There. I said it. I have some kind of undiagnosed social anxiety (I think). I think I always have. But the nervous laughter started as a cover up in middle school. I did it because I realized people liked my smile so I would try to laugh more and smile more to win them over. Doing so served as a distraction. Nobody would question whether I understood what they said or if I liked them or if I was nervous or not. But my nervous laughter isn’t serving me anymore. I have a tendency to laugh at very inappropriate times. Also, speaking to patients and educating them or speaking with doctors can fill me with a lot of inner dread. In those moments, my mind goes blank and I laugh to cover this up. I think it’s because in those moments when I’m teaching them or they’re asking me questions, they’re genuinely listening to what I have to say. This means I have their undivided attention. This makes me nervous. As a result, I laugh.
Sometimes, I just didn’t hear what someone said. But I’m too embarrassed or shy to ask them to repeat themselves. So, I laugh. Even if the other person isn’t laughing.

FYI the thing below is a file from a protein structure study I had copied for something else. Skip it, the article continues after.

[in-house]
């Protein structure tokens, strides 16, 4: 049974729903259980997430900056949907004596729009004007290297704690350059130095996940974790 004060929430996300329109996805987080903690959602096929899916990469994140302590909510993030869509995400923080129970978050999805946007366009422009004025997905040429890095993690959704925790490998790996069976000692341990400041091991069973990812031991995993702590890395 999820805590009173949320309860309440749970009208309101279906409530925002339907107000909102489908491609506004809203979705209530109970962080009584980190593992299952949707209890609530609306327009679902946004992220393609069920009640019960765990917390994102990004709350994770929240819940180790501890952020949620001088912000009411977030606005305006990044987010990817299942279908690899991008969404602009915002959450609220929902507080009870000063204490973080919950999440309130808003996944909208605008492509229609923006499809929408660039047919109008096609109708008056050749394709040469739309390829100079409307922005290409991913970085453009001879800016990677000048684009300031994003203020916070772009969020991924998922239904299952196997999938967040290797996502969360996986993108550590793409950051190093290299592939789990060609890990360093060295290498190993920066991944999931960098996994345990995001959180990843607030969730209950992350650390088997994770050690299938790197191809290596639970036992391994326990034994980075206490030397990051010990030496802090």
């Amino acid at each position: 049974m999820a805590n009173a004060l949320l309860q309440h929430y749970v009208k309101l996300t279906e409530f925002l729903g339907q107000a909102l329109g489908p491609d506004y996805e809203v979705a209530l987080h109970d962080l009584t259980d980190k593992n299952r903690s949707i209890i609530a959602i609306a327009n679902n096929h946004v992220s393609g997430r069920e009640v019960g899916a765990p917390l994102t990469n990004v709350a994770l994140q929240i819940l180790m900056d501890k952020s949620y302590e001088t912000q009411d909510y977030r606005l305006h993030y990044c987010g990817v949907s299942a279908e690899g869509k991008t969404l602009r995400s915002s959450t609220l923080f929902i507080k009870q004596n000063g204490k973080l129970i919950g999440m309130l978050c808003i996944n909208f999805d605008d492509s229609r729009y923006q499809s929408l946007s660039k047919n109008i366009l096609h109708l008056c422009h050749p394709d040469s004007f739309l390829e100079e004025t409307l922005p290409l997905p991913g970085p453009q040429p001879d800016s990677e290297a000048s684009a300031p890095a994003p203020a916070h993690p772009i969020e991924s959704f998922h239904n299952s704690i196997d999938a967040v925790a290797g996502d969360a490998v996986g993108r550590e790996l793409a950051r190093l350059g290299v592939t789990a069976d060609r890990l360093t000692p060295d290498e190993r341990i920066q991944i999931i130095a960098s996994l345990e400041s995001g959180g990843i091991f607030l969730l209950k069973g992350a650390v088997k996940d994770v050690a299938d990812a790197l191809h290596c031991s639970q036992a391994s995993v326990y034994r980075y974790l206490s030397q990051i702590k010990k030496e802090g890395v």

Other times, I didn’t understand what someone said. So I laugh to cover up the shame of their information zooming past me.
I’ve been noticing the laughter more and more lately. But the icing on the cake was working with this preceptor who I quite frankly think is trying to set me up to fail. I tried to speak with her about it all while trying to control my anger but my mind was already weighted down with anxiety of being in a public setting. The entire day, all I did was offer nervous laughter to my patients despite trying to educate them on the health and well-being of their baby. That should’ve been a serious time, but I wasn’t being serious. I was laughing because I was scared. Why should anyone trust the information I’m providing if I seem timid and uncertain?
I am genuinely scared of people. That’s the truth of the matter. I’m scared of their judgement. I’m scared to look bad. I’m nervous in those situations. I tense up and pull back. I hate having attention on me despite knowing that educating these new parents is crucial to the healthy development of their baby. They need to pay attention and deserve quality information from a confident educator.
I’m not quite sure how to begin tackling this issue. I assume the first step is self-awareness? But where do I go from here? My nervous laughter has served as a cover up to my occasional lack of friendliness, my moments of insecurity, my way of filling silence in conversations, pretending I understood things I didn’t…the list goes on. But if I want to be more honest, then I know that I will have to figure out how to deal with this habit somehow.